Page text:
If you have not already done so, you may wish to read the
Introduction to Gnomica.
Thursday 30 August 2012
Read gnomica 1-100 here!
Change will not come if we wait for some other person,
or if we wait for some other time.
We are the ones we’ve been waiting for.
We are the change that we seek.
Barack Obama (4 Aug 1961 – )
Change, as I have very recently noted, is a constant.
In and of itself ‘change’ is a neutral concept, but one that is variously realized in that it is ambivalent: change can be positive and a good thing, it can be negative and a bad thing. And the topic of change is a crucial aspect of the kind of thematic luxuriance we expect during a presidential election year. But – needless to say – just what kind of change is being promoted is left (I believe) purposely somewhat vague. And vague it is meant to be because, depending on your general view of the state of the nation and the candidates, change in, say, the tax code that seems good to the one-percenters may appear less so to a lot of the rest of us, and change in, say, bail-outs for those under water on their mortgages that may seem good to some of the rest of us may appear less so to others.
When politicians grind on about ‘change’ they can safely trade on the Rorschach quality of the word – each of us reads into it whatever signification comes closest to the change(s) we want for our advantage. Thus, ‘change’ can mean that welfare benefits will increase and that welfare benefits will decrease; that my taxes will go down and that my taxes will go up; that illegal immigrants will be accommodated and that illegal immigrants will be shipped ‘back where they came from’; that medical costs will become affordable for me and that medical costs will price me out of the market; and on and on.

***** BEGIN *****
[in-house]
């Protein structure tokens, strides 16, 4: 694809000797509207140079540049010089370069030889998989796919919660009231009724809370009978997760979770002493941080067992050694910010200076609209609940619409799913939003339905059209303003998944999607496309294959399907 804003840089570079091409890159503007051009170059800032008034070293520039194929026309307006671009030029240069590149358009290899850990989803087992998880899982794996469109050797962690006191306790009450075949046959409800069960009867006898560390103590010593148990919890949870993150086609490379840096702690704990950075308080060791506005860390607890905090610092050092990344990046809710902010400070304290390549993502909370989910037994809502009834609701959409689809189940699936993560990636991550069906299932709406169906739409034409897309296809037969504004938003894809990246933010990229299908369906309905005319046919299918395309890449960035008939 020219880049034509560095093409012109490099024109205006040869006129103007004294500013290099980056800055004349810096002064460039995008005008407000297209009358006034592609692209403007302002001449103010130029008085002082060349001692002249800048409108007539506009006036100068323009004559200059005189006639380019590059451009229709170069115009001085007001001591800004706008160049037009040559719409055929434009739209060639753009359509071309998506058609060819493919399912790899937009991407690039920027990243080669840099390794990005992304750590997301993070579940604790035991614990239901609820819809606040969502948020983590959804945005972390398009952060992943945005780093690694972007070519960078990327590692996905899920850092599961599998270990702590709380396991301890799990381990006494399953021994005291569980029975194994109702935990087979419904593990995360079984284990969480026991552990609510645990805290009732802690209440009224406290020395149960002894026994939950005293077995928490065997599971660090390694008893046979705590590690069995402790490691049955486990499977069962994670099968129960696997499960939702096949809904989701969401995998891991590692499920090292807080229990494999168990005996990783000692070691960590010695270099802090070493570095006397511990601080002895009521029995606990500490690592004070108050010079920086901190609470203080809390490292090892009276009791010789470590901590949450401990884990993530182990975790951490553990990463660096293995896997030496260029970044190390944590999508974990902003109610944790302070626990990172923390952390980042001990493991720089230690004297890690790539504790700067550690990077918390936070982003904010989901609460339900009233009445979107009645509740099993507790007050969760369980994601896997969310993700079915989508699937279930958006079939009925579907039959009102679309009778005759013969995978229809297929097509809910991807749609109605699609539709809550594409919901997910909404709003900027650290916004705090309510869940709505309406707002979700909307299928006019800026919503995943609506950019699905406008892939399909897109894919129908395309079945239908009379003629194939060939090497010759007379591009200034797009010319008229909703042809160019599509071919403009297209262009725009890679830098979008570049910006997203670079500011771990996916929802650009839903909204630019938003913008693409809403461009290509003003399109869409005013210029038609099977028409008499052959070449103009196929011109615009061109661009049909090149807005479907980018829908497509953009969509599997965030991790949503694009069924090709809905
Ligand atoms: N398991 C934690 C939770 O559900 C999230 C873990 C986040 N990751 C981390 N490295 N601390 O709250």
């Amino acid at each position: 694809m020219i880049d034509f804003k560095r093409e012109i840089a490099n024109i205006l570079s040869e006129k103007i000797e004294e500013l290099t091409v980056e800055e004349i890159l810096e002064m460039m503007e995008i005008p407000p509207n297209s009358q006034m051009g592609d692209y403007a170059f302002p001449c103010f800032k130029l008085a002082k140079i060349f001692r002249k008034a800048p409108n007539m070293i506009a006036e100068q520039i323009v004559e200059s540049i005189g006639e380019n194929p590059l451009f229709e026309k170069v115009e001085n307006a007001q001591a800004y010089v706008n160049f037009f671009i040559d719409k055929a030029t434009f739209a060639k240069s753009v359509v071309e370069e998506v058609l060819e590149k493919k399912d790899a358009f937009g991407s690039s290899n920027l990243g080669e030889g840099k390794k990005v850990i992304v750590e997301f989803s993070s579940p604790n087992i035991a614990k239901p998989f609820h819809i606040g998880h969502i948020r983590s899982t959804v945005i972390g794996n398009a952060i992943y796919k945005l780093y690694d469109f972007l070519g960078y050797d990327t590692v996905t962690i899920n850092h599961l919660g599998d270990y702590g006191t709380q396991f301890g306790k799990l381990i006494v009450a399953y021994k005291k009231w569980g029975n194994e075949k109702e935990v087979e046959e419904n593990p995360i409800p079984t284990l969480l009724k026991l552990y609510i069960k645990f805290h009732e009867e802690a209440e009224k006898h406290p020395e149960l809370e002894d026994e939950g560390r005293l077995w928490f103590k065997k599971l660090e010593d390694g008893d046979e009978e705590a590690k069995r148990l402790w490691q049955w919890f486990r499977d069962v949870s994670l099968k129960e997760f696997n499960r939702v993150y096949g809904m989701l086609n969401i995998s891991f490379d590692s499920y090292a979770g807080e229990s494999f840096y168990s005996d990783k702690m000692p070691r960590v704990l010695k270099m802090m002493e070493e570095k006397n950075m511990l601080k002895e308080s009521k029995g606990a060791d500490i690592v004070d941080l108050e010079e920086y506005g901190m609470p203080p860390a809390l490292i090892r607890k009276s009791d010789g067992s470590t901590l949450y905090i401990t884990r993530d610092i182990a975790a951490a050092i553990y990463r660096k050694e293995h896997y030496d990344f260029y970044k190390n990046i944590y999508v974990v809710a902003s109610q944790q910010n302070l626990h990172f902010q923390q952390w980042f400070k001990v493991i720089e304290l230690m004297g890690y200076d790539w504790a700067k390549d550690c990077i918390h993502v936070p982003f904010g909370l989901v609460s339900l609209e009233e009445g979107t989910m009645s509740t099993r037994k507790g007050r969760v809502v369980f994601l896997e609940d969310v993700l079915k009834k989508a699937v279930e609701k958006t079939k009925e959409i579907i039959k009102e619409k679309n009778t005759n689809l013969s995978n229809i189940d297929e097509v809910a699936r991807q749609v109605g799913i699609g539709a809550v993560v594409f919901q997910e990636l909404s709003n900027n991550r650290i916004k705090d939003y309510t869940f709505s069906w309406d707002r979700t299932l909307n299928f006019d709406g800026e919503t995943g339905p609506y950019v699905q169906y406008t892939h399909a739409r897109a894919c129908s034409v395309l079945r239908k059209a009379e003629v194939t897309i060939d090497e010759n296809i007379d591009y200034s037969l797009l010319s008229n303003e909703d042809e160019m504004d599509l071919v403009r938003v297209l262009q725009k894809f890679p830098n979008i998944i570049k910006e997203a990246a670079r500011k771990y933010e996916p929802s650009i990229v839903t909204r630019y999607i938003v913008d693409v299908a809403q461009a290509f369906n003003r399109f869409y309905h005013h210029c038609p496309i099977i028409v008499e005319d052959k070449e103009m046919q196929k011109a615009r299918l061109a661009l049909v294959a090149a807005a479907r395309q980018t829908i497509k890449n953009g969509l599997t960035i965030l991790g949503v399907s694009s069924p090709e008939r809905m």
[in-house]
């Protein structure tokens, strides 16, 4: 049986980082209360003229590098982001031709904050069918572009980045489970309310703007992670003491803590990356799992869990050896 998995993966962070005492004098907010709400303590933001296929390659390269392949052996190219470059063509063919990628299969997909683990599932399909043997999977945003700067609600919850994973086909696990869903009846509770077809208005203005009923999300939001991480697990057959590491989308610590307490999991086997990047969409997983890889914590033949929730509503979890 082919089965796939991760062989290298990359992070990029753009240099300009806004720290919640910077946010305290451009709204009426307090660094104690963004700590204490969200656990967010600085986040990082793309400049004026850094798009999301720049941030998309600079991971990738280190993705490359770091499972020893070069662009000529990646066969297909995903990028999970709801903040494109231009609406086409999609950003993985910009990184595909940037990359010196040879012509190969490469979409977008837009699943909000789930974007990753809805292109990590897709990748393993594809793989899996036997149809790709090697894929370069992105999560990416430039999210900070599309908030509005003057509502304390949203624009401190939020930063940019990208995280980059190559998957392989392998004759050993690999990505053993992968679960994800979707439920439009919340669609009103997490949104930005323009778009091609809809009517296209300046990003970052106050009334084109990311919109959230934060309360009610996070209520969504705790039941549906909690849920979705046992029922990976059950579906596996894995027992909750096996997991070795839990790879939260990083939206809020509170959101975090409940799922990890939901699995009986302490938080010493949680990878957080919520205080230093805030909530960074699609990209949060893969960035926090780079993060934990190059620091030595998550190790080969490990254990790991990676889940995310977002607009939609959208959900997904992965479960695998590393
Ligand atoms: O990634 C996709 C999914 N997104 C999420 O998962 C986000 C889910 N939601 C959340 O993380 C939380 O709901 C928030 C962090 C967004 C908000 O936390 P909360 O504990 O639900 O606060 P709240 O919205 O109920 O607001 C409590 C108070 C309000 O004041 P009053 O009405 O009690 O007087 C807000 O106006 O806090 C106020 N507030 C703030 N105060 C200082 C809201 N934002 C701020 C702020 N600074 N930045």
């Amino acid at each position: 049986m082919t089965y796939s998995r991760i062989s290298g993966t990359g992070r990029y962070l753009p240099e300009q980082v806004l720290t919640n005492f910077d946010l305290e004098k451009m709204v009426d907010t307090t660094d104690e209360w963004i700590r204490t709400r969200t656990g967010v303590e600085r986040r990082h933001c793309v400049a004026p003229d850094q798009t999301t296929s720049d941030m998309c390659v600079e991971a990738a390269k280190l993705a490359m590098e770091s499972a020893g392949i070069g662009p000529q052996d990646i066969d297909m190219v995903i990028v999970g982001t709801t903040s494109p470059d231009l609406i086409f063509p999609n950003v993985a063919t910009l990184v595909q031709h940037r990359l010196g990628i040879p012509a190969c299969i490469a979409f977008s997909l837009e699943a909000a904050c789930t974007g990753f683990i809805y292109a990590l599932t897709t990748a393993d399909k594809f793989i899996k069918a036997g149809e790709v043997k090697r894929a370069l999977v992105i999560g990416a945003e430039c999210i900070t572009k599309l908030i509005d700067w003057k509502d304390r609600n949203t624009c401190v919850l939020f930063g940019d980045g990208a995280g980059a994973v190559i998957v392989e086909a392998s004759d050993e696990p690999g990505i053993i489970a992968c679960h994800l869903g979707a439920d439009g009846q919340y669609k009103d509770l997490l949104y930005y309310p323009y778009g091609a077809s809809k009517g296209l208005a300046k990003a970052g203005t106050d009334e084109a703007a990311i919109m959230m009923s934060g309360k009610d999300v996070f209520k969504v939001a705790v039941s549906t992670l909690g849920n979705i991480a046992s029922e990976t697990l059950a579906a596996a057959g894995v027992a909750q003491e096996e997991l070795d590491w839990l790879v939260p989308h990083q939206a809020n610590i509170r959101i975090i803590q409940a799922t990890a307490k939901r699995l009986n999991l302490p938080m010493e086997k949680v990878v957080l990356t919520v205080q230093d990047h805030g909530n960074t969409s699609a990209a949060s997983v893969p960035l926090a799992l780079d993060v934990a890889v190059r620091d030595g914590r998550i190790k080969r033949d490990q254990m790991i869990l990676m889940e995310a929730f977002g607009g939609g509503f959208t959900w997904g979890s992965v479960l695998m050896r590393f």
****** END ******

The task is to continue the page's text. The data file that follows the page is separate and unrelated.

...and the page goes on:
Given these polar understandings of this one word, and concept, the candidates safely rely on our defining the precise meaning of ‘change’ – and defining it in such a way that for us it inevitably becomes a very positive thing, and, believing that the candidate will, if elected, bring about that very change benefitting us that we have defined in our own minds, we vote for the person.
Now, how about when it comes to ‘change’ and its application to all those other high-octane concepts and thousand-volt words like spending, abortion, job creation, foreign aid, wealth, deficits, … . In vote-whoring mode before a given audience, campaigns can safely shout out the appropriate ones up for ‘change’, secure in the recognition that we will each bring our own private understandings to bear on filling the inexhaustible vacuity of each.
I’m not sure there is necessarily anything wrong or evil about this – in my view it’s just the way it is.
But should we really be so infantile as to be surprised when, upon election, the candidate sort of forgets those once earnest promises to you and me that delivering the moon and the sun to us would be his first priority on inauguration day?
It’s kind of predictable, then, that four years on – all the magnificent and uplifting oratory of hope and change by our forty-fourth to the contrary — we still “are the ones we’ve been waiting for” and are quite likely to remain so regardless of the outcome in November.